Some might not like an argument about politics but, lately, I’ve been enjoying them. I learn from them. It’s helpful practice to sharpen my arguments. I really don’t consider them political arguments (I think of it as public policy) but most other people do. And in that our political positions seem to be so fixed these days, we might as well consider them political arguments. Whatever.
During one of these
But then I had a question. If we lower our corporate tax rate from 35% to just 10% -- in order to make the United States more “business friendly” and to promote growth -- will corporations then pay taxes? Come now. Everyone knows that GE didn’t pay any taxes last year (along with 30 others including Boeing.) GE’s tax department is legendary. If a corporation is paying 0%, does it really matter if the tax rate is 35% or 10%? I’m sure a tax lawyer will tell you it does. After all, his job depends on it.
From there the argument tacks into how complex tax laws are and that we should simplify them. I agree. Let’s start over. Let’s wipe the slate clean. My friend didn’t think I was doing a very good job of arguing. What’s to argue about? We all think that taxes should be fair, equitable and understandable. Supposed we wave our magic wand and do just that? The slate is wiped clean. You (that means you the reader) can implement whatever tax system you think fair. Poof! It is so.
What happens the next day? You and I both know that there will be a herd of K Street cows shoving their way to the feeding trough on Capitol Hill. And we shall just start the whole process over. Again.
Perhaps this sums it up best, of all the articles I’ve read for this blog.
Simplifying tax code? It's as easy as 1-2-3
”When the U.S. imposed a national income tax in 1913, the law enacting it covered 400 pages. Today, the U.S. Tax Code requires an estimated 15,000 pages spread across 20 volumes.
Amazing, considering that most of the additions of the past 90 years have been loopholes.”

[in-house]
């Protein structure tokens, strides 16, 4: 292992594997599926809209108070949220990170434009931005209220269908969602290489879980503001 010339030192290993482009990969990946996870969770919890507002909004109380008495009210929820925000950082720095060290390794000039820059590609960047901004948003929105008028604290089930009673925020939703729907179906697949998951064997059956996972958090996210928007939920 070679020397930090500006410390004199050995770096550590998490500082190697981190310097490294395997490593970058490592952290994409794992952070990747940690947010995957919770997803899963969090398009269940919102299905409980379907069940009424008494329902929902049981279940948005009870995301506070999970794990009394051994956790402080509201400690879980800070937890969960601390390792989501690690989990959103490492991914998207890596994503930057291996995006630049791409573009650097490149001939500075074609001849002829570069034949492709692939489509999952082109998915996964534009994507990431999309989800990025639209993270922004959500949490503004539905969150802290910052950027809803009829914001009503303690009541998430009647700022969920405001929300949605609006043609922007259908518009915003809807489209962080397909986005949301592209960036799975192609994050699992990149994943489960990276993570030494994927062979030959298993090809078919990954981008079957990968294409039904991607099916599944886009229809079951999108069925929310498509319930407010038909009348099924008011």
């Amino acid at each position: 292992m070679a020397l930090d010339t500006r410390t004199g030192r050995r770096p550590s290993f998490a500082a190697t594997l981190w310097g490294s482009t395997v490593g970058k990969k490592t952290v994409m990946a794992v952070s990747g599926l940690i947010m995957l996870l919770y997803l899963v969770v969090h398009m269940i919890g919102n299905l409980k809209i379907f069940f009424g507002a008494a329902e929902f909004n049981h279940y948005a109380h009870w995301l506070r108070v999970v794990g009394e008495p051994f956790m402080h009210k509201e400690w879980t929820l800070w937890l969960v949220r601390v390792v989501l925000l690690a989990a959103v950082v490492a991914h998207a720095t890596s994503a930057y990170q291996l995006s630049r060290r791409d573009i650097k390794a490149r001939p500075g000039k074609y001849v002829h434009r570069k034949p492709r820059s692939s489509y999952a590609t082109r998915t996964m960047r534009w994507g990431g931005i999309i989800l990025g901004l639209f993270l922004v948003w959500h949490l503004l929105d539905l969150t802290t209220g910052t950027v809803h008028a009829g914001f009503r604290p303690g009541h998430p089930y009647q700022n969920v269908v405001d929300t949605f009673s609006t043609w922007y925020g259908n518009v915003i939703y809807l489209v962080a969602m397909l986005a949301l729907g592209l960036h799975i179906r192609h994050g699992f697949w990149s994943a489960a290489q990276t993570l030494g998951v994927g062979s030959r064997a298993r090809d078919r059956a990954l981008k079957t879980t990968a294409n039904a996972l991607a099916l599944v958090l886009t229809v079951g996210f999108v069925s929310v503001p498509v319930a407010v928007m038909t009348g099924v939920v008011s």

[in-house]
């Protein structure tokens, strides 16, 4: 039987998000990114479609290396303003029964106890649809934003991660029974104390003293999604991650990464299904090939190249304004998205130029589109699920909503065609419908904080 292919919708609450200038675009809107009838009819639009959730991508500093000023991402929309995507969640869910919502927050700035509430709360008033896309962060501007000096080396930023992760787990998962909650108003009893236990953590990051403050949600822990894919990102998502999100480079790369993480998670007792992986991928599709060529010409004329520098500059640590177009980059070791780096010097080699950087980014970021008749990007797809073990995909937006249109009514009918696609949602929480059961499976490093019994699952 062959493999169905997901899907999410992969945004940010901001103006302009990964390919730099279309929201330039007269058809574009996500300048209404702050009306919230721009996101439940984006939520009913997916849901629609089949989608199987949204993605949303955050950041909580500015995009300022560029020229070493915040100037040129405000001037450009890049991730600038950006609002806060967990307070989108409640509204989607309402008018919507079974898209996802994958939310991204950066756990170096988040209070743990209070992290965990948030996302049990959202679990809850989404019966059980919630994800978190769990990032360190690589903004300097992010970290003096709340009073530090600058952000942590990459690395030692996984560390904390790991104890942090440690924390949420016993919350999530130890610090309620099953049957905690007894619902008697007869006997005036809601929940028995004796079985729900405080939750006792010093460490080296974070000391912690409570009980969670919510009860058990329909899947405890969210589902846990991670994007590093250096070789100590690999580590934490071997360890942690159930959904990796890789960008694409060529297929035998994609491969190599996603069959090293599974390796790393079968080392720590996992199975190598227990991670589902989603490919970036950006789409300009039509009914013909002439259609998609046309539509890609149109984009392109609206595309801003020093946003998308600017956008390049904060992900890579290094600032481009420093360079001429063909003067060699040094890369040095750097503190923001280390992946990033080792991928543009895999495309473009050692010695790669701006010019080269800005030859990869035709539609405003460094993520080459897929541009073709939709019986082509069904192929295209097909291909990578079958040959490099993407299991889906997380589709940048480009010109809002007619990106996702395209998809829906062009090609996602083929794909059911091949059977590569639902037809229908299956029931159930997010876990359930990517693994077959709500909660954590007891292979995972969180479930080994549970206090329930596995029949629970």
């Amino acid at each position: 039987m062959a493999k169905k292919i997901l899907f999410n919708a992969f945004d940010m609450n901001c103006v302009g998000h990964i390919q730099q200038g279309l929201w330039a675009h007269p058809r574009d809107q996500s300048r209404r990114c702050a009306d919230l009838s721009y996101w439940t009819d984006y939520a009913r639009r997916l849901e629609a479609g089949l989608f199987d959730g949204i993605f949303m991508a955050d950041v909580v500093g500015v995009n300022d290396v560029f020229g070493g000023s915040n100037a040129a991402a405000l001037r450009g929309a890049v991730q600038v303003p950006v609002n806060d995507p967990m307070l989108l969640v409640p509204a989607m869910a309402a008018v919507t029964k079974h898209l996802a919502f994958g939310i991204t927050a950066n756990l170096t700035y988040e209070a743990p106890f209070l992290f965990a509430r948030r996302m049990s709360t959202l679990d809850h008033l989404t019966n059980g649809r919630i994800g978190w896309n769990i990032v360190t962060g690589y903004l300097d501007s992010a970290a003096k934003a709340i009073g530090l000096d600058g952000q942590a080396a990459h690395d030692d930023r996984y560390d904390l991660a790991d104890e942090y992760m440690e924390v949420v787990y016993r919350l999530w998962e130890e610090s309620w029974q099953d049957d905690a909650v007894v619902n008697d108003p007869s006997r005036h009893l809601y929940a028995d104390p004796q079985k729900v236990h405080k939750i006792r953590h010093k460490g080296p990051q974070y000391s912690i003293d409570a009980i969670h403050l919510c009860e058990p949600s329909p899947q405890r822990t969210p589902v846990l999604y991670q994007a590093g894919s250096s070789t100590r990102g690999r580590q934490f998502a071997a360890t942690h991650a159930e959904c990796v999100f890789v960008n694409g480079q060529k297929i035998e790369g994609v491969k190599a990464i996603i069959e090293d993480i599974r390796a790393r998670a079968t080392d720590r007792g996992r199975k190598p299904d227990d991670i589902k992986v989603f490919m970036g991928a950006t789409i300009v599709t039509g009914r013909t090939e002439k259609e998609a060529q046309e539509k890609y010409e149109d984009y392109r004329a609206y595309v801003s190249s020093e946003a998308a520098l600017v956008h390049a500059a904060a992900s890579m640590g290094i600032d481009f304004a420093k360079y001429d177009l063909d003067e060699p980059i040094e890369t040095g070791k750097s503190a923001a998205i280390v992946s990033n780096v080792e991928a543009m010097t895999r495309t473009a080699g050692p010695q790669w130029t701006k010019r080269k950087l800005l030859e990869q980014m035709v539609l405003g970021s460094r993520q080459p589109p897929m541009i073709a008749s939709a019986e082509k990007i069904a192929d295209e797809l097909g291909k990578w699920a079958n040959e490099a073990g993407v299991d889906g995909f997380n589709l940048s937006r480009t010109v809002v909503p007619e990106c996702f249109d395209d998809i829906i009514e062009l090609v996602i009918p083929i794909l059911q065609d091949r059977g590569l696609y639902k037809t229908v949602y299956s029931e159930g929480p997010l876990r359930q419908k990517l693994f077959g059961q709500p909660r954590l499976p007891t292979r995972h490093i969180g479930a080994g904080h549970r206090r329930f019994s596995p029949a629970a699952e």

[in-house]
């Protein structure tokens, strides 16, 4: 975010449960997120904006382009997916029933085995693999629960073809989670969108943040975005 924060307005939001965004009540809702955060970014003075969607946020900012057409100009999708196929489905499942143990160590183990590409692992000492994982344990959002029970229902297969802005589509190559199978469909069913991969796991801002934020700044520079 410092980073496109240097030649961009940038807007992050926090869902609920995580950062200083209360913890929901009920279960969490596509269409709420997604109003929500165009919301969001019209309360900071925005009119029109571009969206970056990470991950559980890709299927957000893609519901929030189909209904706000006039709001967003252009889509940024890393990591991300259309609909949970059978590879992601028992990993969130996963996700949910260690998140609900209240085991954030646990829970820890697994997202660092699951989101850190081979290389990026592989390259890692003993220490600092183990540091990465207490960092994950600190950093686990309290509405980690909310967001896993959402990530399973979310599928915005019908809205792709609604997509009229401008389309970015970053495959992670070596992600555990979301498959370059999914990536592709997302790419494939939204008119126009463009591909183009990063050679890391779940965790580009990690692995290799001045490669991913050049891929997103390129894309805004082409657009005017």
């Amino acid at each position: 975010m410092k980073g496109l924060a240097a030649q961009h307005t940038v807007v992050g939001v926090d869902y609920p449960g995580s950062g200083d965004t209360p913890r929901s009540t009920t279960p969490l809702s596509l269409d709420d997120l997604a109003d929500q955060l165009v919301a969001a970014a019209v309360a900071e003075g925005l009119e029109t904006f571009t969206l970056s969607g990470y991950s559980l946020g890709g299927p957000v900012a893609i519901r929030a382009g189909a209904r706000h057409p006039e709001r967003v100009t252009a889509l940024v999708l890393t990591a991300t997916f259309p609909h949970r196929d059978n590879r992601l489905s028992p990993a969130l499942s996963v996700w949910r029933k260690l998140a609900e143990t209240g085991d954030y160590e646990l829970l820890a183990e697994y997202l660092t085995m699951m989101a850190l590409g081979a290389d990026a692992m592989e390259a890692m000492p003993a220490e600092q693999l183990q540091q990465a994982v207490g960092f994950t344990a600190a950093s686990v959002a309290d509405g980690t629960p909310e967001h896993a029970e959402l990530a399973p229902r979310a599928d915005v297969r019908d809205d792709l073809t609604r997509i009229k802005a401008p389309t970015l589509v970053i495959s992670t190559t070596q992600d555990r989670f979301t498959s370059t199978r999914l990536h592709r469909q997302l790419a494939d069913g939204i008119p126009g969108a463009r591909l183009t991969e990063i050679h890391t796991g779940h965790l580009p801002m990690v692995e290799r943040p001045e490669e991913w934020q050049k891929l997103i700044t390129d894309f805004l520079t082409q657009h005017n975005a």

Just how many of those loopholes did you go to Washington and lobby for? Don’t dismiss that question so lightly. I’ve been to Washington and lobbied Congress. NATCA even used to call it “Lobby Week” before they thought better of it. I lobbied for better air traffic controller training. More controllers. Better equipment. I (somewhat famously, in a safety-geeky way) gave a few Congressmen handmade controller pens. That’s not like handcrafted luxury. It’s like homemade-because-we-couldn’t-do-any-better pens. Our two-ended controller pencils (one end red, the other black) wouldn’t write on the new strips so I (and others) took to making our own pens. A 10-billion-dollar budget and controllers had to make their own pens. But I’m drifting off course...
I never lobbied for a tax break. How about you? I’m betting you haven’t. And even the tax
The point is, taxes are one of those things that won’t stay fixed. It’s a constant process. And currently, the system is geared so that corporations have the upper hand in how that process works. Your average U.S. citizens didn’t make it “complicated”. Corporations and rich people made it complicated.
To recap, a high tax rate is contrivance if no one is paying it. Corporations can scream that they are taxed at 35% -- “We pay our fair share!” -- while they pocket the money flowing out of the loopholes. (That works for that infamous 90% personal tax rate Reagan used to complain about too, by the way.)
The tax laws are complicated because the people with power want them that way. Nothing being offered in the political realm these days will change that. And even if it is changed (through some miracle) it won’t stay changed.
November 9, 2011